Confused support of Russia have destroyed any mediating ambitions Brazil might have in the Ukraine war.

Was it in response to this ongoing sabotage that Lula received Venezuela's Nicolás Maduro for a regional summit in late May, hugging him ostentatiously and putting aside concerns on the state of rights in Venezuela? You can appreciate the motives, but is it an effective strategy? Inside the country, such gestures will frighten the middle class voter — the same people who helped to elect him last October.

Outside, they will undermine Brazil's reputation and soft power. And his confused positions in favor of a warmongering Russia, the fruit of the counsels of his radical adviser, Celso Amorim, have pulverized any mediating ambitions Brazil might have in the Ukraine war. Mediation might have helped its bid to win a permanent seat at the UN Security Council. But - not unlike Bolsonaro's own antics - a big hug for Maduro and Lula's assertion that criticizing Venezuela's rights record is just part of a hostile "narrative," have merely eroded his standing. The recent summit of regional presidents in fact may have scuppered Lula's aspirations to revive the leftist Unasur association, supposedly a counterweight to the Organization of American States.

The fleeting nature of Lula's regional discourse is further confirmed by Brazil's inability at present to aid Argentina's economy beyond words. Along these lines, the BRICS club of 'alternative' economies promised to consider Argentina's membership alongside those of Iran, Indonesia, Saudi Arabia and the Comores, at a summit scheduled for August, though this too seems a tall order.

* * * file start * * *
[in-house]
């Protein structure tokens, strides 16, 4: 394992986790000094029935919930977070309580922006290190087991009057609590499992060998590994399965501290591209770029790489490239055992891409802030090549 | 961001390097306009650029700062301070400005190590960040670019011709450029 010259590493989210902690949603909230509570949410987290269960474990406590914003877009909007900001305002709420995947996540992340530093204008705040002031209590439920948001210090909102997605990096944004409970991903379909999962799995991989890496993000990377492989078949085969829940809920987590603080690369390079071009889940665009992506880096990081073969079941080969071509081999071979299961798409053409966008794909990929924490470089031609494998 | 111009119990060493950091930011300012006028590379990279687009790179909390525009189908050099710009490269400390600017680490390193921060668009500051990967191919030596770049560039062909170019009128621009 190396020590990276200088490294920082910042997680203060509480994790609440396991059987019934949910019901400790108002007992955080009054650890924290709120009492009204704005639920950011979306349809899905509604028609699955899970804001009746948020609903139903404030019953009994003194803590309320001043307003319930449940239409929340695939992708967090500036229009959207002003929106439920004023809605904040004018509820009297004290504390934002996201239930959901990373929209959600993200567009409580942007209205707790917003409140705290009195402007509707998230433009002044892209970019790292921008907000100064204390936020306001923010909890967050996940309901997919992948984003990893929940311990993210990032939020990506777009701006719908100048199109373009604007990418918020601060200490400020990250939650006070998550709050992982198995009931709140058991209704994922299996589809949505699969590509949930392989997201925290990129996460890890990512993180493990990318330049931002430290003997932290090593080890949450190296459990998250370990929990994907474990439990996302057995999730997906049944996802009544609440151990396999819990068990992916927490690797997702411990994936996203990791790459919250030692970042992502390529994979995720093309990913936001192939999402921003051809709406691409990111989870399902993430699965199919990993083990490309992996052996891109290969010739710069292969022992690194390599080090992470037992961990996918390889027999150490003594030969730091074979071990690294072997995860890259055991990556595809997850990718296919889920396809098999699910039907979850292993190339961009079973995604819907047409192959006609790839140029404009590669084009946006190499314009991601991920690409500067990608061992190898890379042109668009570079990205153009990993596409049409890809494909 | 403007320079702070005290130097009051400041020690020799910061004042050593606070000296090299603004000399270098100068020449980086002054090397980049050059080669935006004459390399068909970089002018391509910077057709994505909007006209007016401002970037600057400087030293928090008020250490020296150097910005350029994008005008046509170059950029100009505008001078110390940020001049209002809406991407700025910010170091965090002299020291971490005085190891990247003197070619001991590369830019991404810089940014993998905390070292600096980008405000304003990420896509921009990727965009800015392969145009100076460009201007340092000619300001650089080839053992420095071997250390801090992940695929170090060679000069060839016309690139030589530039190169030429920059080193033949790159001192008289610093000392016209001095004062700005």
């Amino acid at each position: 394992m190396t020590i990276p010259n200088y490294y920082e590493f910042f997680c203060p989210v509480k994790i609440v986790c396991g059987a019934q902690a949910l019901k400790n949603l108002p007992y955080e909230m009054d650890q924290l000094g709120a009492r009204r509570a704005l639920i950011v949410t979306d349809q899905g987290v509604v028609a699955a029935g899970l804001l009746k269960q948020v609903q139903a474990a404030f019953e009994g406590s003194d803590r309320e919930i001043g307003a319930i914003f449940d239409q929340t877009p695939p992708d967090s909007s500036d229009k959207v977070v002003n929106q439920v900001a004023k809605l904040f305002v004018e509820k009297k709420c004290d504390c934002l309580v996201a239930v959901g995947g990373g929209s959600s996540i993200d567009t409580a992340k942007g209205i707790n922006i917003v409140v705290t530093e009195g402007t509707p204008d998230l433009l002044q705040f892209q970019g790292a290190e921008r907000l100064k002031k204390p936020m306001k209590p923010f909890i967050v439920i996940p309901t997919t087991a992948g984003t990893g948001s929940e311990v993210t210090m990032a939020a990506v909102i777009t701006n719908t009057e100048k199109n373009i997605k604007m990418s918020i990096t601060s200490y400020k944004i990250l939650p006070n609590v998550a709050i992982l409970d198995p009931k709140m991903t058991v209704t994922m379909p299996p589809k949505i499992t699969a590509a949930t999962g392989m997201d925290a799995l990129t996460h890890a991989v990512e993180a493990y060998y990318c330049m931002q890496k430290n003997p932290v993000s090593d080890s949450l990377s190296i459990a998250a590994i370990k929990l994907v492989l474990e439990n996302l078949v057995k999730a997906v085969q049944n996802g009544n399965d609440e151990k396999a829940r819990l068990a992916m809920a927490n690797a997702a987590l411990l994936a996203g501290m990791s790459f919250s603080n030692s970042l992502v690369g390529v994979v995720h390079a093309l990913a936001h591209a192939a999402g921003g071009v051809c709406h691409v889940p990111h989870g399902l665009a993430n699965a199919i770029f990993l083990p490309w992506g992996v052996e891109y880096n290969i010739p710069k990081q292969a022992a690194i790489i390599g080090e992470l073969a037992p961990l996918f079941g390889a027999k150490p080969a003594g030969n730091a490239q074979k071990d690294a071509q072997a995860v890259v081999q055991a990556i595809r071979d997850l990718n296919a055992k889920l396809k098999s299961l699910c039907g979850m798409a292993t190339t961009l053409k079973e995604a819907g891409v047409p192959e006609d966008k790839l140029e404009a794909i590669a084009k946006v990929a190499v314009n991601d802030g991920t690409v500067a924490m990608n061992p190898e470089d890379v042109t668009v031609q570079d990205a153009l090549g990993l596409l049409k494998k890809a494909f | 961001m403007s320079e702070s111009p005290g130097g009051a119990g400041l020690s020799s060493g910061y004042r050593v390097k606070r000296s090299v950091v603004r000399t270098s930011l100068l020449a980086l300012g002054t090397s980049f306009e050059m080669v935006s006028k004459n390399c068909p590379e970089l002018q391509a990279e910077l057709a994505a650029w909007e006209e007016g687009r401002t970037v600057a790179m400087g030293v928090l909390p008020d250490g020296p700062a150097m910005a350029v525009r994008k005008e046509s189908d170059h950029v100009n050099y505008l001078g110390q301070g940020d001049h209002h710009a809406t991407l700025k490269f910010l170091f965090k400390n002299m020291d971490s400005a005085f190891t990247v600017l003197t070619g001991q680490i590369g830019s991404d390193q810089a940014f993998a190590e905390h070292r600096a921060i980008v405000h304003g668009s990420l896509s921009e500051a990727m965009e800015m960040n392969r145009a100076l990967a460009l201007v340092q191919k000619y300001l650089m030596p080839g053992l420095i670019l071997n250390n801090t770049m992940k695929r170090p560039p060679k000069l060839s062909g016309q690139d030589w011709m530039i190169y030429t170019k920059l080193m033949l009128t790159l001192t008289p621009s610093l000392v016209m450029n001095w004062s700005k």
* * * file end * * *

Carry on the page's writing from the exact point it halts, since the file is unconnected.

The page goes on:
As the Brazilian business daily Valor Económico observed in early June, while China is interested in expanding the club, two states are reluctant — India and, curiously, Brazil.

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How Parenthood Reinvented My Sex Life — Confessions Of A Swinging Mom

Between breastfeeding, playdates, postpartum fatigue, birthday fatigues and the countless other aspects of mother- and fatherhood, a Cuban couple tries to find new ways to explore something that is often lost in the middle of the parenting storm: sex.

red tinted photo of feet on a bed

Parenting v. intimacy, a delicate balance

Silvana Heredia

HAVANA — It was Summer, 2015. Nine months later, our daughter would be born. It wasn't planned, but I was sure I wouldn't end my first pregnancy. I was 22 years old, had a degree, my dream job and my own house — something unthinkable at that age in Cuba — plus a three-year relationship, and the summer heat.

I remember those months as the most fun, crazy and experimental of my pre-motherhood life. It was the time of my first kiss with a girl, and our first threesome.

Every weekend, we went to the Cuban art factory and ended up at the CornerCafé until 7:00 a.m. That September morning, we were very drunk, and in that second-floor room of my house, it was unbearably hot. The sex was otherworldly. A few days later, the symptoms began.

She arrived when and how she wished. That's how rebellious she is.